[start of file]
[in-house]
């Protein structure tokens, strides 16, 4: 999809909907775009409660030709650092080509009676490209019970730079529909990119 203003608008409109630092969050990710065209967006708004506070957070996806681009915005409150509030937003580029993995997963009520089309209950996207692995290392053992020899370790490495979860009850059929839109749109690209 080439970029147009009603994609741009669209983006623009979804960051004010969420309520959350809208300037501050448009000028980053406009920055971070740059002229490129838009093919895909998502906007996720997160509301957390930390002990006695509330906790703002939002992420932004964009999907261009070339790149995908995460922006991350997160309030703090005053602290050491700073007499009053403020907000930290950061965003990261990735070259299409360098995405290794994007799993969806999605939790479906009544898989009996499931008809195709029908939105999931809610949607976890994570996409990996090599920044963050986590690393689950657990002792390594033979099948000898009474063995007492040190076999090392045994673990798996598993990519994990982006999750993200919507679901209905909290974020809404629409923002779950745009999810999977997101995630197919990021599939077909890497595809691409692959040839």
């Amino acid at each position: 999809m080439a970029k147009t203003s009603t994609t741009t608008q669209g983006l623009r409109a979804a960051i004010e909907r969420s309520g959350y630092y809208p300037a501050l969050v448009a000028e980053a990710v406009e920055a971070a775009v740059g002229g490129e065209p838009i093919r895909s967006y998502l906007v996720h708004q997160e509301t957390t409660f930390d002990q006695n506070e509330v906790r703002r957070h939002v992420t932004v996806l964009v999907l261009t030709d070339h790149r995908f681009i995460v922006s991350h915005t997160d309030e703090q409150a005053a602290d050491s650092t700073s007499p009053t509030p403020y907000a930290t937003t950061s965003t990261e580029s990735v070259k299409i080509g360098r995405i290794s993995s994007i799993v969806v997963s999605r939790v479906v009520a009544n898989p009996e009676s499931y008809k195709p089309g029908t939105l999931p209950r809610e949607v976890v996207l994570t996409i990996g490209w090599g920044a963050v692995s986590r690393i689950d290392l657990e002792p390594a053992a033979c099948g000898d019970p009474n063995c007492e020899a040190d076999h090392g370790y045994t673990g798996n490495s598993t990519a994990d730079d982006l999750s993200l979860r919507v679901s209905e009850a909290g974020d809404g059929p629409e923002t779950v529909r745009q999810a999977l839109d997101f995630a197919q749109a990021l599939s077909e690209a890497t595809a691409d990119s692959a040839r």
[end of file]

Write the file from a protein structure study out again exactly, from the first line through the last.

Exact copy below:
[in-house]
């Protein structure tokens, strides 16, 4: 999809909907775009409660030709650092080509009676490209019970730079529909990119 203003608008409109630092969050990710065209967006708004506070957070996806681009915005409150509030937003580029993995997963009520089309209950996207692995290392053992020899370790490495979860009850059929839109749109690209 080439970029147009009603994609741009669209983006623009979804960051004010969420309520959350809208300037501050448009000028980053406009920055971070740059002229490129838009093919895909998502906007996720997160509301957390930390002990006695509330906790703002939002992420932004964009999907261009070339790149995908995460922006991350997160309030703090005053602290050491700073007499009053403020907000930290950061965003990261990735070259299409360098995405290794994007799993969806999605939790479906009544898989009996499931008809195709029908939105999931809610949607976890994570996409990996090599920044963050986590690393689950657990002792390594033979099948000898009474063995007492040190076999090392045994673990798996598993990519994990982006999750993200919507679901209905909290974020809404629409923002779950745009999810999977997101995630197919990021599939077909890497595809691409692959040839």
């Amino acid at each position: 999809m080439a970029k147009t203003s009603t994609t741009t608008q669209g983006l623009r409109a979804a960051i004010e909907r969420s309520g959350y630092y809208p300037a501050l969050v448009a000028e980053a990710v406009e920055a971070a775009v740059g002229g490129e065209p838009i093919r895909s967006y998502l906007v996720h708004q997160e509301t957390t409660f930390d002990q006695n506070e509330v906790r703002r957070h939002v992420t932004v996806l964009v999907l261009t030709d070339h790149r995908f681009i995460v922006s991350h915005t997160d309030e703090q409150a005053a602290d050491s650092t700073s007499p009053t509030p403020y907000a930290t937003t950061s965003t990261e580029s990735v070259k299409i080509g360098r995405i290794s993995s994007i799993v969806v997963s999605r939790v479906v009520a009544n898989p009996e009676s499931y008809k195709p089309g029908t939105l999931p209950r809610e949607v976890v996207l994570t996409i990996g490209w090599g920044a963050v692995s986590r690393i689950d290392l657990e002792p390594a053992a033979c099948g000898d019970p009474n063995c007492e020899a040190d076999h090392g370790y045994t673990g798996n490495s598993t990519a994990d730079d982006l999750s993200l979860r919507v679901s209905e009850a909290g974020d809404g059929p629409e923002t779950v529909r745009q999810a999977l839109d997101f995630a197919q749109a990021l599939s077909e690209a890497t595809a691409d990119s692959a040839r």